Last year I read this book a Wolf Called Romeo, which deals in depth the status of wolves and the truth of how ‘dangerous’ they are to humans and livestock. Research suggests that dogs kill more humans than wolves and the more wolves killed, the more livestock are killed.
The book and research gave me new appreciation for wolves and the importance of them to our eco-system and maintaining balance.
Wolves were listed Endangered back in the 1970’s and on the brink of extinction. Obama took the Grey Wolf off the Endangered list in 2011 and gave the management of the wolves back to the states. Since then according to Predator Defense ‘about 5,000 wolves have been senselessly slaughtered by sport hunters and trappers alone in Idaho, Montana, Wyoming, Minnesota, Wisconsin and Michigan’
Once given management authority over wolves, the states of Idaho, Michigan, Minnesota, Montana, Wisconsin, and Wyoming enacted “emergency” rules and laws to authorize the trophy hunting of them, with unsporting and cruel methods such as the use of painful steel-jawed leg hold traps, strangling neck snares, archery, and—in Wisconsin— even packs of trailing hounds. What’s more, Wisconsin adopted a reckless management plan to allow the reduction of its wolf numbers from approximately 800 down to 350—based upon no science. This was counter to the opinion of the majority of Wisconsin residents (even in rural areas), who see wolves as beneficial for balancing nature. (Human Society)
Organizations such a The Center for Biological Diversity are offering rewards for illegal killing of Gray Wolves, so people are fighting back for this highly misunderstood and abused animal.
PORTLAND, Ore.— The Center for Biological Diversity is offering a $5,000 reward for information leading to the arrest and prosecution of those responsible for the illegal killing of OR-23, a 4-and-a-half-year-old gray wolf in Wallowa County. Oregon State Police announced Friday that the wolf, which was the breeding female of the Shamrock pack, was discovered dead on Wednesday and had been shot and killed a few days earlier. She leaves behind a mate and four known pups.
In the past month, state and federal officials have announced the poaching deaths of two other wolves, known as OR-25 and OR-33, near Fort Klamath and Klamath Falls, where wolves still have federal protection. So far, 10 wolves have been poached or died under mysterious circumstances since state endangered species act protections were removed from Oregon wolves across the state in late 2015.
“If wolves are ever going to recover in Oregon, they have to stop dying like this,” said Amaroq Weiss, West Coast wolf advocate for the Center for Biological Diversity.
At the time of state delisting, conservation groups warned the Oregon Fish and Wildlife Commission that scientific research shows removing protection from wolves, as well as increased wolf-killing by agencies or the public, decreases social tolerance for wolves and increases incidences of poaching.
“The illegal killing of this mother wolf is a tragic loss for her mate and her pups, but also for Oregonians who cherish these magnificent animals and want to see wolf recovery succeed here,” said Weiss. “We will keep pushing the state to take concrete actions to halt poaching but in the meantime we’re appealing to the public to come forward with any information to help bring the killer to justice.”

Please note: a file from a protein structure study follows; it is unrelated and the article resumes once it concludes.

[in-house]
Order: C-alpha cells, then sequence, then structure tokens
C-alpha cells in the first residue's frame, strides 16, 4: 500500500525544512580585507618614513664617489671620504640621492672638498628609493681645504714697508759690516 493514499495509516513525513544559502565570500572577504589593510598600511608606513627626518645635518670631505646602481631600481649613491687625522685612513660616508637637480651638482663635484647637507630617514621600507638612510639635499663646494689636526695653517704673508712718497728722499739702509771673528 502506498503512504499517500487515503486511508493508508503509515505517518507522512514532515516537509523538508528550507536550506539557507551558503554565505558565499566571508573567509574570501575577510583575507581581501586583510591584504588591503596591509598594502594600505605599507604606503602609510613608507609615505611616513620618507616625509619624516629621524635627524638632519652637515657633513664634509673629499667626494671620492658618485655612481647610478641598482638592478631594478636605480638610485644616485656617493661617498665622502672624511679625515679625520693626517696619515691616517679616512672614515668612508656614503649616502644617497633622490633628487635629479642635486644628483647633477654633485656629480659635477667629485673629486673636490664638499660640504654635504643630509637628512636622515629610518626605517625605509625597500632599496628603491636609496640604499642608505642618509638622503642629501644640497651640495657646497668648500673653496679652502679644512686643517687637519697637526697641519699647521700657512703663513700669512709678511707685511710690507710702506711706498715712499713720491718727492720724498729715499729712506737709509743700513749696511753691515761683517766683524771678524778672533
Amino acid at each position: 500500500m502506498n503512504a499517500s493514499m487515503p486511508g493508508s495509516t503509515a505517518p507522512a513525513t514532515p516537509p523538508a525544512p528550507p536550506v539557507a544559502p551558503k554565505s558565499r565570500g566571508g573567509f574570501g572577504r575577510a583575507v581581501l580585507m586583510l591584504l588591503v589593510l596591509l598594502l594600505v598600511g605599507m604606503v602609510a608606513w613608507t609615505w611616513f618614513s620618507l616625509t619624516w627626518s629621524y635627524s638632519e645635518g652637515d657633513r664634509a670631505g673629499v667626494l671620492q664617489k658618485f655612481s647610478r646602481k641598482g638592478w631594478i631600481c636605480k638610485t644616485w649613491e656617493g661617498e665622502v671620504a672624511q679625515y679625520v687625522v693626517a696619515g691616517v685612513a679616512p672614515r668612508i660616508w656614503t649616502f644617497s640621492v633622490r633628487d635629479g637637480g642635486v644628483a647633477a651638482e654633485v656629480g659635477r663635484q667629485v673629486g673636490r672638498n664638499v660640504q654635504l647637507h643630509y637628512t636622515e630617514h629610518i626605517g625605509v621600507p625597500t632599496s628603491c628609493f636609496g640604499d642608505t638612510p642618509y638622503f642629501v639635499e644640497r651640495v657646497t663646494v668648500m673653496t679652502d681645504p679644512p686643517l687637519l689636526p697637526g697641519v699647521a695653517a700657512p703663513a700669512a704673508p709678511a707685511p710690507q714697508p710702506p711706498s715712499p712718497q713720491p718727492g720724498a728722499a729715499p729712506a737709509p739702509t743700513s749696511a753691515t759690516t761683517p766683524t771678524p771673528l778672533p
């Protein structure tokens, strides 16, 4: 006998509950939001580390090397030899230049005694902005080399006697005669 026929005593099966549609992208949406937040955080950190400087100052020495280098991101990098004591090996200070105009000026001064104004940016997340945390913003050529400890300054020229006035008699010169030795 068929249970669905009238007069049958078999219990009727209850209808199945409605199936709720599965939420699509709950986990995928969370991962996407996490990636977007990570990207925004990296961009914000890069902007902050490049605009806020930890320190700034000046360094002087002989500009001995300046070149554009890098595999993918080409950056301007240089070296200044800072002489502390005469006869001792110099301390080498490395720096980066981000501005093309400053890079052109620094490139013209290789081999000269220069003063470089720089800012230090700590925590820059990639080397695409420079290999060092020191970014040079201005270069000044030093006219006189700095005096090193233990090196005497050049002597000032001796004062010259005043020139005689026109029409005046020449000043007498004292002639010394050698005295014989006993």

Anyone with information about this case should call Sergeant Chris Hawkins at the La Grande Patrol Office, (541) 963-7175 ex 4670. Callers can also stay anonymous by calling the Turn In Poachers (TIP) hotline at 1-800-452-7888.
OR-23 was found killed in the Chesnimnus hunt unit of Wallowa County in an area known as Cold Springs. She was found Wednesday, Nov. 15 and believed to have been fatally shot either Nov. 12 or 13. The killing is being investigated by the Oregon State Police.
OR-23 was a female gray wolf who was born into the Umatilla River Pack and was radio-collared as a pup in October 2013. In 2014 she wandered to northern Wallowa County where she paired with a male wolf. That year they were called the Chesnimnus pair, but then moved onto the Sled Springs unit where they produced three pups in 2015. At this point they were renamed the Shamrock pack. No pups were confirmed in 2016 but in 2017 the pack was confirmed to have included at least four pups.
Killing a gray wolf in the eastern third of Oregon does not violate state or federal endangered species laws but is a violation of Oregon state game laws and is subject to both criminal and civil penalties.
The announcement of the poaching death of OR-23 and the surge of wolf-poaching statewide comes as the state fish and wildlife commission prepares to adopt revisions to Oregon’s wolf conservation and management plan.
In 1994, an estimated 900 wolves roamed southeast Alaska, and the Prince of Wales Island population was estimated to be 300 to 350. Today, the population is estimated at 60.
The Center for Biological Diversity is a national, nonprofit conservation organization with more than 1.5 million members and online activists dedicated to the protection of endangered species and wild places. Recognizing the ecological importance of wolves, bears and other carnivores, the Center uses science-based advocacy to defend these magnificent animals from persecution, exploitation and extinction. Find out more about our Carnivore Conservation campaign here.
Killing Wolves Actually Leads to More Livestock Deaths ; number of wolves killed as well as the number ofcattle and sheep killed by wolves (called depredation) over a period of 25 years in Montana and 17 years in Idaho and Wyoming. (Wolf hunts are currently allowed in Alaska, Idaho, Montana and Minnesota but on hold in Wyoming.) For each wolf killed the previous year, the odds of depredation increased by 4 percent for sheep and 5 to 6 percent for cattle…..